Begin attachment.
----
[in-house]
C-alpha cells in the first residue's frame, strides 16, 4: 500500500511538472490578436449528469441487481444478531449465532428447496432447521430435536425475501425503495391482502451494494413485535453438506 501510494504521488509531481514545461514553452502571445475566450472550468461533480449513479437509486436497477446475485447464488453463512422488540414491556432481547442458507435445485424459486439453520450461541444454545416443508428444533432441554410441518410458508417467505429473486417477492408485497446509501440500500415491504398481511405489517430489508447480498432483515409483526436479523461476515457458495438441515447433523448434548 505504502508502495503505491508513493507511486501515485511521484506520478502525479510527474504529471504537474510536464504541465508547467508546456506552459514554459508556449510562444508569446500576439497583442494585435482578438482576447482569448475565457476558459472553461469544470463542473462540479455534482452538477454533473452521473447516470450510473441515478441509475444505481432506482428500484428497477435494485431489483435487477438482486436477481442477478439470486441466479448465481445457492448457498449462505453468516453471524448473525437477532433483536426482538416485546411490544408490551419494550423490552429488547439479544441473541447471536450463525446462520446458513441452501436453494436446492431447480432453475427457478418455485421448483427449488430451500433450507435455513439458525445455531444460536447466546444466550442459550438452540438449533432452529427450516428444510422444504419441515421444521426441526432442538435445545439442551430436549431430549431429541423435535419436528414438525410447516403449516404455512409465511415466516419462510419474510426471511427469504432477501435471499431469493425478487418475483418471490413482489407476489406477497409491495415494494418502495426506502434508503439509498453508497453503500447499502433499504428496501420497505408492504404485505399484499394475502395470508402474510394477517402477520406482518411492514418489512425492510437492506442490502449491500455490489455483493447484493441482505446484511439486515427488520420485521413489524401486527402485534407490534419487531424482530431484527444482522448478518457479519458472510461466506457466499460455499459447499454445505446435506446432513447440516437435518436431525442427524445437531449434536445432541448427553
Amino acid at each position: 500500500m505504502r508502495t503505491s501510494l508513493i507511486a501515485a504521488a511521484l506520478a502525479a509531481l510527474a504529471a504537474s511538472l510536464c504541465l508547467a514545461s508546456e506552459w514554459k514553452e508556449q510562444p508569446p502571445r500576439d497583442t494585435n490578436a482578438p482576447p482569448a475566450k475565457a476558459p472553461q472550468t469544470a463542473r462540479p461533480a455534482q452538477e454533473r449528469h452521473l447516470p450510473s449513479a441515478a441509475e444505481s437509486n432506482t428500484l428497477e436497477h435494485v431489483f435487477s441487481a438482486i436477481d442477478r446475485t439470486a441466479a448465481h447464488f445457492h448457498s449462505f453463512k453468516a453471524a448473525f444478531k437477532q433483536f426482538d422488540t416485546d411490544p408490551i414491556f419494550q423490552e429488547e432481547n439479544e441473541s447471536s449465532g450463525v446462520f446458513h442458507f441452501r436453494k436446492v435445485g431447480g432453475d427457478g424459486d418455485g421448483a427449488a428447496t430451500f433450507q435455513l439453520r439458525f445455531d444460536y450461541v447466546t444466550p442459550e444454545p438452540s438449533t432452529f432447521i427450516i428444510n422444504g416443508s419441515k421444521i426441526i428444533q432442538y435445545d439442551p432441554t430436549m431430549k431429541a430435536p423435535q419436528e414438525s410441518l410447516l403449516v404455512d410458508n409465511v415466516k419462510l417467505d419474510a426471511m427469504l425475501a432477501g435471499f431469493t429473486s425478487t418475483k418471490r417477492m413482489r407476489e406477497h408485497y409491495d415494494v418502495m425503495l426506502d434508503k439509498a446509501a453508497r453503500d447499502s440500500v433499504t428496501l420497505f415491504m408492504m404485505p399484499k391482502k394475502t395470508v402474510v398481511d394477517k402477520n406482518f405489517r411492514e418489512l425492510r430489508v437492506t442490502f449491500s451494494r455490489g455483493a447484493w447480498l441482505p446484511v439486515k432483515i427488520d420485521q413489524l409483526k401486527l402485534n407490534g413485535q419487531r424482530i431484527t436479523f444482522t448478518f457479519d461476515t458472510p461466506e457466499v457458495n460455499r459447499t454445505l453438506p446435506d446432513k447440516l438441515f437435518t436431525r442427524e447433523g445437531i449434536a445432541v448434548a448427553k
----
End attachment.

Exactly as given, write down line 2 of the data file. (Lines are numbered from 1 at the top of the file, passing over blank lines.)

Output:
C-alpha cells in the first residue's frame, strides 16, 4: 500500500511538472490578436449528469441487481444478531449465532428447496432447521430435536425475501425503495391482502451494494413485535453438506 501510494504521488509531481514545461514553452502571445475566450472550468461533480449513479437509486436497477446475485447464488453463512422488540414491556432481547442458507435445485424459486439453520450461541444454545416443508428444533432441554410441518410458508417467505429473486417477492408485497446509501440500500415491504398481511405489517430489508447480498432483515409483526436479523461476515457458495438441515447433523448434548 505504502508502495503505491508513493507511486501515485511521484506520478502525479510527474504529471504537474510536464504541465508547467508546456506552459514554459508556449510562444508569446500576439497583442494585435482578438482576447482569448475565457476558459472553461469544470463542473462540479455534482452538477454533473452521473447516470450510473441515478441509475444505481432506482428500484428497477435494485431489483435487477438482486436477481442477478439470486441466479448465481445457492448457498449462505453468516453471524448473525437477532433483536426482538416485546411490544408490551419494550423490552429488547439479544441473541447471536450463525446462520446458513441452501436453494436446492431447480432453475427457478418455485421448483427449488430451500433450507435455513439458525445455531444460536447466546444466550442459550438452540438449533432452529427450516428444510422444504419441515421444521426441526432442538435445545439442551430436549431430549431429541423435535419436528414438525410447516403449516404455512409465511415466516419462510419474510426471511427469504432477501435471499431469493425478487418475483418471490413482489407476489406477497409491495415494494418502495426506502434508503439509498453508497453503500447499502433499504428496501420497505408492504404485505399484499394475502395470508402474510394477517402477520406482518411492514418489512425492510437492506442490502449491500455490489455483493447484493441482505446484511439486515427488520420485521413489524401486527402485534407490534419487531424482530431484527444482522448478518457479519458472510461466506457466499460455499459447499454445505446435506446432513447440516437435518436431525442427524445437531449434536445432541448427553